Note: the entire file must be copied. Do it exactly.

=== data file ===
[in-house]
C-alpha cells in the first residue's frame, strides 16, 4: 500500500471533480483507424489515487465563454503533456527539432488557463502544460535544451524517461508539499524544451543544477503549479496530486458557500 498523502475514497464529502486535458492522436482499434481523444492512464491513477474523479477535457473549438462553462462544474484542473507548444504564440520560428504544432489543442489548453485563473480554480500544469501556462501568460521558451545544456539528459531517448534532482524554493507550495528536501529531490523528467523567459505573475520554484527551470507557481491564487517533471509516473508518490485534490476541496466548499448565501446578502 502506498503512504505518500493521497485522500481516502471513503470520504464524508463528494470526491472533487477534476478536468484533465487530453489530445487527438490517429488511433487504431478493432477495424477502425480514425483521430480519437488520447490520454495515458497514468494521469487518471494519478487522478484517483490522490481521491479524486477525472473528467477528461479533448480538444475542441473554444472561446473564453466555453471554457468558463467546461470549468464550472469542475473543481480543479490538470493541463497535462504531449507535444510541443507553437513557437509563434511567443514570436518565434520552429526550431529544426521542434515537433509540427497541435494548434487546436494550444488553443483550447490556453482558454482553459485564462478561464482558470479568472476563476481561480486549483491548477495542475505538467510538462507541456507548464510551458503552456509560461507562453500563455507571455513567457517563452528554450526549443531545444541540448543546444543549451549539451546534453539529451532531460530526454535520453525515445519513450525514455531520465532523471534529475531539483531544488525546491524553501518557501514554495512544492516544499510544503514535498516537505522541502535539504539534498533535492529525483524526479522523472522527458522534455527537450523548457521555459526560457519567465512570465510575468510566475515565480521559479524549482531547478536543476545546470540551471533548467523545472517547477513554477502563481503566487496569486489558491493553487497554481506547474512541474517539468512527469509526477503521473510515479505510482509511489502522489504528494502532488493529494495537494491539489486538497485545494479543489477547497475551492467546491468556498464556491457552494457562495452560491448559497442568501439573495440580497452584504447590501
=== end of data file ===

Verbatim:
[in-house]
C-alpha cells in the first residue's frame, strides 16, 4: 500500500471533480483507424489515487465563454503533456527539432488557463502544460535544451524517461508539499524544451543544477503549479496530486458557500 498523502475514497464529502486535458492522436482499434481523444492512464491513477474523479477535457473549438462553462462544474484542473507548444504564440520560428504544432489543442489548453485563473480554480500544469501556462501568460521558451545544456539528459531517448534532482524554493507550495528536501529531490523528467523567459505573475520554484527551470507557481491564487517533471509516473508518490485534490476541496466548499448565501446578502 502506498503512504505518500493521497485522500481516502471513503470520504464524508463528494470526491472533487477534476478536468484533465487530453489530445487527438490517429488511433487504431478493432477495424477502425480514425483521430480519437488520447490520454495515458497514468494521469487518471494519478487522478484517483490522490481521491479524486477525472473528467477528461479533448480538444475542441473554444472561446473564453466555453471554457468558463467546461470549468464550472469542475473543481480543479490538470493541463497535462504531449507535444510541443507553437513557437509563434511567443514570436518565434520552429526550431529544426521542434515537433509540427497541435494548434487546436494550444488553443483550447490556453482558454482553459485564462478561464482558470479568472476563476481561480486549483491548477495542475505538467510538462507541456507548464510551458503552456509560461507562453500563455507571455513567457517563452528554450526549443531545444541540448543546444543549451549539451546534453539529451532531460530526454535520453525515445519513450525514455531520465532523471534529475531539483531544488525546491524553501518557501514554495512544492516544499510544503514535498516537505522541502535539504539534498533535492529525483524526479522523472522527458522534455527537450523548457521555459526560457519567465512570465510575468510566475515565480521559479524549482531547478536543476545546470540551471533548467523545472517547477513554477502563481503566487496569486489558491493553487497554481506547474512541474517539468512527469509526477503521473510515479505510482509511489502522489504528494502532488493529494495537494491539489486538497485545494479543489477547497475551492467546491468556498464556491457552494457562495452560491448559497442568501439573495440580497452584504447590501